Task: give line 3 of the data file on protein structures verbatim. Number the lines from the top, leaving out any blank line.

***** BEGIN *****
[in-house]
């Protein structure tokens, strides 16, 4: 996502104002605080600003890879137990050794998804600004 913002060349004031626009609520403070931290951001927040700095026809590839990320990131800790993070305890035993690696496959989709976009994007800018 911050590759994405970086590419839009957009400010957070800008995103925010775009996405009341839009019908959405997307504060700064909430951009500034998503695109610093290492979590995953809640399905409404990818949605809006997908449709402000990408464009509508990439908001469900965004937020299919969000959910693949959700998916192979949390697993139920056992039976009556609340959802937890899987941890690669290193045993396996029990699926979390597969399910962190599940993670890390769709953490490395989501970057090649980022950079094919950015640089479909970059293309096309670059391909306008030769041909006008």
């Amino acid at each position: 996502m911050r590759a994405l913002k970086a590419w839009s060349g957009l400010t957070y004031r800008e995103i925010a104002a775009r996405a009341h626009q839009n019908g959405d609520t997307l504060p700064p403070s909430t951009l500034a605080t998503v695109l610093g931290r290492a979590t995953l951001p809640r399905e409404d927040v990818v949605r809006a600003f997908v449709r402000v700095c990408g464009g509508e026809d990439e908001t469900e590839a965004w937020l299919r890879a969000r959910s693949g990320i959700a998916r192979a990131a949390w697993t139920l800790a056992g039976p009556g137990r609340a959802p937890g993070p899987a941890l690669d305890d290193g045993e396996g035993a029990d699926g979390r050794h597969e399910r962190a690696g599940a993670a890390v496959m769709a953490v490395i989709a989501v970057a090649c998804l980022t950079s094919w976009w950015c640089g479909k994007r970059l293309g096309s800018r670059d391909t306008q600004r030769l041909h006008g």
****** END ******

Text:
């Amino acid at each position: 996502m911050r590759a994405l913002k970086a590419w839009s060349g957009l400010t957070y004031r800008e995103i925010a104002a775009r996405a009341h626009q839009n019908g959405d609520t997307l504060p700064p403070s909430t951009l500034a605080t998503v695109l610093g931290r290492a979590t995953l951001p809640r399905e409404d927040v990818v949605r809006a600003f997908v449709r402000v700095c990408g464009g509508e026809d990439e908001t469900e590839a965004w937020l299919r890879a969000r959910s693949g990320i959700a998916r192979a990131a949390w697993t139920l800790a056992g039976p009556g137990r609340a959802p937890g993070p899987a941890l690669d305890d290193g045993e396996g035993a029990d699926g979390r050794h597969e399910r962190a690696g599940a993670a890390v496959m769709a953490v490395i989709a989501v970057a090649c998804l980022t950079s094919w976009w950015c640089g479909k994007r970059l293309g096309s800018r670059d391909t306008q600004r030769l041909h006008g």